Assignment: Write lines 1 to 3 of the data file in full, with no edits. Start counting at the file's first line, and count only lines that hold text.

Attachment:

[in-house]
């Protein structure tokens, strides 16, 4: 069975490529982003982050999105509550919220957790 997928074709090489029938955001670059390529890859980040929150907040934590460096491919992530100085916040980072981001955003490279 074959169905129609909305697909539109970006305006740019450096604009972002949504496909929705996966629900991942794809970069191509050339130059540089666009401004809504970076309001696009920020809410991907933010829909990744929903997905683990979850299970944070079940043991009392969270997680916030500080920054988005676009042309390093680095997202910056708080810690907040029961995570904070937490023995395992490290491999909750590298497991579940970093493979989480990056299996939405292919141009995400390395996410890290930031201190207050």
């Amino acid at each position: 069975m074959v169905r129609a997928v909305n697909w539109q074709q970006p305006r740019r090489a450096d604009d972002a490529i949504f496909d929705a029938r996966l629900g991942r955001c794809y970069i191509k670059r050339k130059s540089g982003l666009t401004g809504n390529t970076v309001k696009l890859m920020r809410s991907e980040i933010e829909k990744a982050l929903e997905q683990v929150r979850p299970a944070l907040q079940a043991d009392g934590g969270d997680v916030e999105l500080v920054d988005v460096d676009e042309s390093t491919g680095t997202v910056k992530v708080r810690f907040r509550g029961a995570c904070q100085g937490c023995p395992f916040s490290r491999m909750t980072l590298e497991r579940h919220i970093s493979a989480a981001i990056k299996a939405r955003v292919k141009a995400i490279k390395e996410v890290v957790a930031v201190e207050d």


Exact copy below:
[in-house]
């Protein structure tokens, strides 16, 4: 069975490529982003982050999105509550919220957790 997928074709090489029938955001670059390529890859980040929150907040934590460096491919992530100085916040980072981001955003490279 074959169905129609909305697909539109970006305006740019450096604009972002949504496909929705996966629900991942794809970069191509050339130059540089666009401004809504970076309001696009920020809410991907933010829909990744929903997905683990979850299970944070079940043991009392969270997680916030500080920054988005676009042309390093680095997202910056708080810690907040029961995570904070937490023995395992490290491999909750590298497991579940970093493979989480990056299996939405292919141009995400390395996410890290930031201190207050």
């Amino acid at each position: 069975m074959v169905r129609a997928v909305n697909w539109q074709q970006p305006r740019r090489a450096d604009d972002a490529i949504f496909d929705a029938r996966l629900g991942r955001c794809y970069i191509k670059r050339k130059s540089g982003l666009t401004g809504n390529t970076v309001k696009l890859m920020r809410s991907e980040i933010e829909k990744a982050l929903e997905q683990v929150r979850p299970a944070l907040q079940a043991d009392g934590g969270d997680v916030e999105l500080v920054d988005v460096d676009e042309s390093t491919g680095t997202v910056k992530v708080r810690f907040r509550g029961a995570c904070q100085g937490c023995p395992f916040s490290r491999m909750t980072l590298e497991r579940h919220i970093s493979a989480a981001i990056k299996a939405r955003v292919k141009a995400i490279k390395e996410v890290v957790a930031v201190e207050d």